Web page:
One of the questions that I get asked a lot is, “How to use bulletin board focus groups for B-B research?”  Frankly, bulletin board focus groups are terrific for busy executives because they are asynchronous (not real time) so the participants can participate whenever is convenient for them. C-level executives may participate early in the morning or late at night or even in the middle of the day. Regardless, they have a convenient opportunity to take part in a discussion with their peers.

One effective method that is gaining traction is the use of QualBoard as a platform for “Online Advisory Boards.” These are typically 10-15 executives who are recruited to participate in an ongoing online research discussion that generally lasts for a couple of weeks. The executives log in every couple of days to see what other executives have to say on a particular topic and to give their opinion. The moderator and the client sponsor ask questions that relate directly to their research need but also generate discussion and debate among the executives.  The executives enjoy the format because the topic must be of interest to them and they get an opportunity to interact with their peers.

These Online Advisory Boards are proving to be very successful. Executives like them because they get a rare opportunity to interact with peers on a topic of interest. The client sponsors like the opportunity to hold the attention of decision-makers and get honest feedback from them. Moderators must be on their toes and design an engaging discussion that meets the needs of both the executive participants and the client sponsors.

The Storyline at the QRCA Symposium

Thursday, QRCA hosted their biennial QRCA Symposium featuring researchers and their clients presenting actual research projects, complete with impact on the business.  It was a great “feel good” day for consultants who sometimes wonder if their work makes much of a difference at the decision-makers level.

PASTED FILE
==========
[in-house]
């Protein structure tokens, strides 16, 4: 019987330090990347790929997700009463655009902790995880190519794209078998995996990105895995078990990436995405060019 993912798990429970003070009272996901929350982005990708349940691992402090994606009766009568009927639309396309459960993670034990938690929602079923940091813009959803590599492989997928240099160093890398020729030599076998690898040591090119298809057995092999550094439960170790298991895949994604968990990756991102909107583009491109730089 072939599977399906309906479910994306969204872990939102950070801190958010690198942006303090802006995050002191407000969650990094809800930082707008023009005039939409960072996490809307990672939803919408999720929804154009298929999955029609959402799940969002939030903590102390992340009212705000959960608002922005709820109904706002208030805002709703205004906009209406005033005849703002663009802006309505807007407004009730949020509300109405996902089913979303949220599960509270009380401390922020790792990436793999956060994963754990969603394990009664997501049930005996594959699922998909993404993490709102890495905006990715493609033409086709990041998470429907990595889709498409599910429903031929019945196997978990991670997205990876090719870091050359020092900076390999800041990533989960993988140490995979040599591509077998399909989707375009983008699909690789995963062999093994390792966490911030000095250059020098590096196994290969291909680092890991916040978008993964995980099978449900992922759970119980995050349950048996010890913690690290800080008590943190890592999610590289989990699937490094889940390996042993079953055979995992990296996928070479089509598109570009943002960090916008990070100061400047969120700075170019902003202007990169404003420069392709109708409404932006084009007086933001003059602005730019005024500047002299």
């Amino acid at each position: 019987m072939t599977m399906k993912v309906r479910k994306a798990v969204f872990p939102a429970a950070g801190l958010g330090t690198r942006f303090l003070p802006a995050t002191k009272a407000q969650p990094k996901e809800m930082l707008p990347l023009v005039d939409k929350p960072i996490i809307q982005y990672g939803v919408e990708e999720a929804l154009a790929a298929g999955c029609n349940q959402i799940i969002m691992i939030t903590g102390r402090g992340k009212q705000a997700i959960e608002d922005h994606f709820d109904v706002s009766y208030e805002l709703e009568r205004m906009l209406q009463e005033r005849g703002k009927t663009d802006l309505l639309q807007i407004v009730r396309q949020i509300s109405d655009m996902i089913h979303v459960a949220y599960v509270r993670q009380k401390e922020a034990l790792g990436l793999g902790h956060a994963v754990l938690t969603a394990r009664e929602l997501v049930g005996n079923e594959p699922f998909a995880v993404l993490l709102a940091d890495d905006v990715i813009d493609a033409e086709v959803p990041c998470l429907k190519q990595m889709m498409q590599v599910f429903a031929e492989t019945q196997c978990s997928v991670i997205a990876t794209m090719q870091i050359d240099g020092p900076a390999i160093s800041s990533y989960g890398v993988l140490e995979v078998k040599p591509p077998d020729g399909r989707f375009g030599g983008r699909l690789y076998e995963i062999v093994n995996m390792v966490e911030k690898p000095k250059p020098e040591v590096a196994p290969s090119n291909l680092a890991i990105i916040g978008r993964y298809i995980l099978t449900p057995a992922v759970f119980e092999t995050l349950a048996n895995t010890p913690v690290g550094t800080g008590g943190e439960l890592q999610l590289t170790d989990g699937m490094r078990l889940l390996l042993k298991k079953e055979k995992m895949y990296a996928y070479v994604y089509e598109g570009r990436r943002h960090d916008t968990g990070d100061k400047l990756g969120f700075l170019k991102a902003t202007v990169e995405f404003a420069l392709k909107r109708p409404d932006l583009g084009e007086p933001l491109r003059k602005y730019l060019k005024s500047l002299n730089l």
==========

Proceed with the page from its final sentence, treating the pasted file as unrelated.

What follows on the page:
The common thread running through the presentations was the need to develop the customer’s story.  From Patricia Martin’s story about the Renaissance Generation to AARPs presentation on reaching the Millennial Generation, presenters focused on the importance of the story.  To fully engage their customers, marketers must understand them holistically.  They must understand their “story,” not just their impression of the product.

Qualitative researchers and qualitative techniques are uniquely qualified to explore and reveal the customer’s story. We have more qualitative techniques than ever before.  Presenters uncovered stories using traditional focus group methodologies and online qualitative research methodologies.  The techniques are simply tools that we match to the need to provide the richest and most revealing stories.

Out of the story come the deep insights into the “why.”  In conference after conference, research buyers say they want insights.  They want more than just regurgitation of the facts or the research events.  They want insights that inform decisions.  These insights don’t come from a cursory glance; they come from a focused experience that reveals the customer’s story with all the twists, turns and inconsistencies that makes us human.

The 2011 QRCA Symposium told a lot of stories that informed a lot of decisions that improved a lot of products/services that improved a lot of lives.  It was a good day.

What Webcams Can Add to a Bulletin Board Focus Group